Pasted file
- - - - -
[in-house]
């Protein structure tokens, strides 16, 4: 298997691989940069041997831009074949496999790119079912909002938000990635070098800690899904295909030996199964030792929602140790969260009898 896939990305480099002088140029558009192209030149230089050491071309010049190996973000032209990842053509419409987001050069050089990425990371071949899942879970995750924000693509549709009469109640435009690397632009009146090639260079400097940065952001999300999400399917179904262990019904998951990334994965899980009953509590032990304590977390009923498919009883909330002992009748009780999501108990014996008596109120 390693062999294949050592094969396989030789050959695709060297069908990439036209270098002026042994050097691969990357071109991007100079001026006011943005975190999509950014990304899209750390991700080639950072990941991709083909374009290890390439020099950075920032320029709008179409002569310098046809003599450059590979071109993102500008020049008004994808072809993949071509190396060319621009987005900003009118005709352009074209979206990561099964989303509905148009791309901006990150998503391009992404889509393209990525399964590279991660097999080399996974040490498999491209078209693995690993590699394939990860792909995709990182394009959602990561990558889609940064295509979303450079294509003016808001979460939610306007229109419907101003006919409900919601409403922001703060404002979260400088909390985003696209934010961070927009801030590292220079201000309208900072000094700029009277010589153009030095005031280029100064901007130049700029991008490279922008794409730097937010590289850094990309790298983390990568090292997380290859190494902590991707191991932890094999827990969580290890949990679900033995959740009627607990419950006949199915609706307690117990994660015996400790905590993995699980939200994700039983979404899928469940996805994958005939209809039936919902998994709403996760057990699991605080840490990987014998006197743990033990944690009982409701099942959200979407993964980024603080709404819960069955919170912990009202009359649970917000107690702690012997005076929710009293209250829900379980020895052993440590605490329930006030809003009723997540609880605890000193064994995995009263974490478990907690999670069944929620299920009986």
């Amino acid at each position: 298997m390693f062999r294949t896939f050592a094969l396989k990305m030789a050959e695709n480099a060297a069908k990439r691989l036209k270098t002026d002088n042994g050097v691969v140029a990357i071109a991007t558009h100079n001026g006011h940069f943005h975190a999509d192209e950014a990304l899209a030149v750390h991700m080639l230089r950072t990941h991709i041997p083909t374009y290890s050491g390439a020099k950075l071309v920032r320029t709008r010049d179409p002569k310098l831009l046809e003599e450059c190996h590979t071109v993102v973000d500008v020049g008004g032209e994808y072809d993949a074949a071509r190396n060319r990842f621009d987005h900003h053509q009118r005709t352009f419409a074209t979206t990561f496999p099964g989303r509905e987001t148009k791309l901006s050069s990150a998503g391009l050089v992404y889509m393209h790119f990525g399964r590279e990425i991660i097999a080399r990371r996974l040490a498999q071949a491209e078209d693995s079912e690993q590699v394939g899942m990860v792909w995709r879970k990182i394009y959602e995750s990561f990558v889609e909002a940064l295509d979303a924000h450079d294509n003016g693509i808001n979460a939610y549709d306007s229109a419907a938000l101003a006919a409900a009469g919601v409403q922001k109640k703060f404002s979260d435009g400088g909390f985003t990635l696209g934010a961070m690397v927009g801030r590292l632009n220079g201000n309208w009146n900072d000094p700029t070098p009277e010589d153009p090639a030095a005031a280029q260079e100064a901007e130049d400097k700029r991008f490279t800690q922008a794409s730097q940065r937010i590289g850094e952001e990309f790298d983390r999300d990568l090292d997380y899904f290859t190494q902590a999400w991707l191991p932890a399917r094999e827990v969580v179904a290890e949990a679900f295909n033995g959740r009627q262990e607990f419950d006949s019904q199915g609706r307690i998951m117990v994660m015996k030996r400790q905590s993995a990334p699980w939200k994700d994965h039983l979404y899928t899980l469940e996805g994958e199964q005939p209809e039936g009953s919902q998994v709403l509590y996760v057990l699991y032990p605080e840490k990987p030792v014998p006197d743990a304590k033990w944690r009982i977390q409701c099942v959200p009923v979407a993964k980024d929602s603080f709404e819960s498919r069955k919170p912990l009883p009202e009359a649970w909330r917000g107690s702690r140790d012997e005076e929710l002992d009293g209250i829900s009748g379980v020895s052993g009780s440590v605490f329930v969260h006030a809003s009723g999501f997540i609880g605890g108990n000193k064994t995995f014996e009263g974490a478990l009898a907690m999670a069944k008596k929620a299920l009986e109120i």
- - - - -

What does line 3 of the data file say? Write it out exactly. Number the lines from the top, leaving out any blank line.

């Amino acid at each position: 298997m390693f062999r294949t896939f050592a094969l396989k990305m030789a050959e695709n480099a060297a069908k990439r691989l036209k270098t002026d002088n042994g050097v691969v140029a990357i071109a991007t558009h100079n001026g006011h940069f943005h975190a999509d192209e950014a990304l899209a030149v750390h991700m080639l230089r950072t990941h991709i041997p083909t374009y290890s050491g390439a020099k950075l071309v920032r320029t709008r010049d179409p002569k310098l831009l046809e003599e450059c190996h590979t071109v993102v973000d500008v020049g008004g032209e994808y072809d993949a074949a071509r190396n060319r990842f621009d987005h900003h053509q009118r005709t352009f419409a074209t979206t990561f496999p099964g989303r509905e987001t148009k791309l901006s050069s990150a998503g391009l050089v992404y889509m393209h790119f990525g399964r590279e990425i991660i097999a080399r990371r996974l040490a498999q071949a491209e078209d693995s079912e690993q590699v394939g899942m990860v792909w995709r879970k990182i394009y959602e995750s990561f990558v889609e909002a940064l295509d979303a924000h450079d294509n003016g693509i808001n979460a939610y549709d306007s229109a419907a938000l101003a006919a409900a009469g919601v409403q922001k109640k703060f404002s979260d435009g400088g909390f985003t990635l696209g934010a961070m690397v927009g801030r590292l632009n220079g201000n309208w009146n900072d000094p700029t070098p009277e010589d153009p090639a030095a005031a280029q260079e100064a901007e130049d400097k700029r991008f490279t800690q922008a794409s730097q940065r937010i590289g850094e952001e990309f790298d983390r999300d990568l090292d997380y899904f290859t190494q902590a999400w991707l191991p932890a399917r094999e827990v969580v179904a290890e949990a679900f295909n033995g959740r009627q262990e607990f419950d006949s019904q199915g609706r307690i998951m117990v994660m015996k030996r400790q905590s993995a990334p699980w939200k994700d994965h039983l979404y899928t899980l469940e996805g994958e199964q005939p209809e039936g009953s919902q998994v709403l509590y996760v057990l699991y032990p605080e840490k990987p030792v014998p006197d743990a304590k033990w944690r009982i977390q409701c099942v959200p009923v979407a993964k980024d929602s603080f709404e819960s498919r069955k919170p912990l009883p009202e009359a649970w909330r917000g107690s702690r140790d012997e005076e929710l002992d009293g209250i829900s009748g379980v020895s052993g009780s440590v605490f329930v969260h006030a809003s009723g999501f997540i609880g605890g108990n000193k064994t995995f014996e009263g974490a478990l009898a907690m999670a069944k008596k929620a299920l009986e109120i």